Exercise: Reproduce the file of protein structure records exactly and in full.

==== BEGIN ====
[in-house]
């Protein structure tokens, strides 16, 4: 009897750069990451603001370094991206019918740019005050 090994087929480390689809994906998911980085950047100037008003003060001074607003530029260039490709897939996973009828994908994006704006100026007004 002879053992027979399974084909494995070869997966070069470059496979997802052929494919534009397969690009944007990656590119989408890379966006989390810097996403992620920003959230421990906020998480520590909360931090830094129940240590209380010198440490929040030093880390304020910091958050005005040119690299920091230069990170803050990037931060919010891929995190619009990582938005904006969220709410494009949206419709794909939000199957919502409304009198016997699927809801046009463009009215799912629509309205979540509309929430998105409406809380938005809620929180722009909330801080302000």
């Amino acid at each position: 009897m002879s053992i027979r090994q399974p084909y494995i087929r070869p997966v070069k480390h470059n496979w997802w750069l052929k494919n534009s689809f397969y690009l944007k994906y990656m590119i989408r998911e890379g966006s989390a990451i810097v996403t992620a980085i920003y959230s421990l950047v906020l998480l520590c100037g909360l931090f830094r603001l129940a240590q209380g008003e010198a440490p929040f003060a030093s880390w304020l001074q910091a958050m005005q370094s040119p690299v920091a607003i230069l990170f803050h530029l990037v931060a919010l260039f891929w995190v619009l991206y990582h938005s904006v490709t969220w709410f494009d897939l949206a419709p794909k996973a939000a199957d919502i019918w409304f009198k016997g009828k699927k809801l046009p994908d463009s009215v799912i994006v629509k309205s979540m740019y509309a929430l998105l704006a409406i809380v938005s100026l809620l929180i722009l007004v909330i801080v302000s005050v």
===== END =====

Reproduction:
[in-house]
């Protein structure tokens, strides 16, 4: 009897750069990451603001370094991206019918740019005050 090994087929480390689809994906998911980085950047100037008003003060001074607003530029260039490709897939996973009828994908994006704006100026007004 002879053992027979399974084909494995070869997966070069470059496979997802052929494919534009397969690009944007990656590119989408890379966006989390810097996403992620920003959230421990906020998480520590909360931090830094129940240590209380010198440490929040030093880390304020910091958050005005040119690299920091230069990170803050990037931060919010891929995190619009990582938005904006969220709410494009949206419709794909939000199957919502409304009198016997699927809801046009463009009215799912629509309205979540509309929430998105409406809380938005809620929180722009909330801080302000």
């Amino acid at each position: 009897m002879s053992i027979r090994q399974p084909y494995i087929r070869p997966v070069k480390h470059n496979w997802w750069l052929k494919n534009s689809f397969y690009l944007k994906y990656m590119i989408r998911e890379g966006s989390a990451i810097v996403t992620a980085i920003y959230s421990l950047v906020l998480l520590c100037g909360l931090f830094r603001l129940a240590q209380g008003e010198a440490p929040f003060a030093s880390w304020l001074q910091a958050m005005q370094s040119p690299v920091a607003i230069l990170f803050h530029l990037v931060a919010l260039f891929w995190v619009l991206y990582h938005s904006v490709t969220w709410f494009d897939l949206a419709p794909k996973a939000a199957d919502i019918w409304f009198k016997g009828k699927k809801l046009p994908d463009s009215v799912i994006v629509k309205s979540m740019y509309a929430l998105l704006a409406i809380v938005s100026l809620l929180i722009l007004v909330i801080v302000s005050v």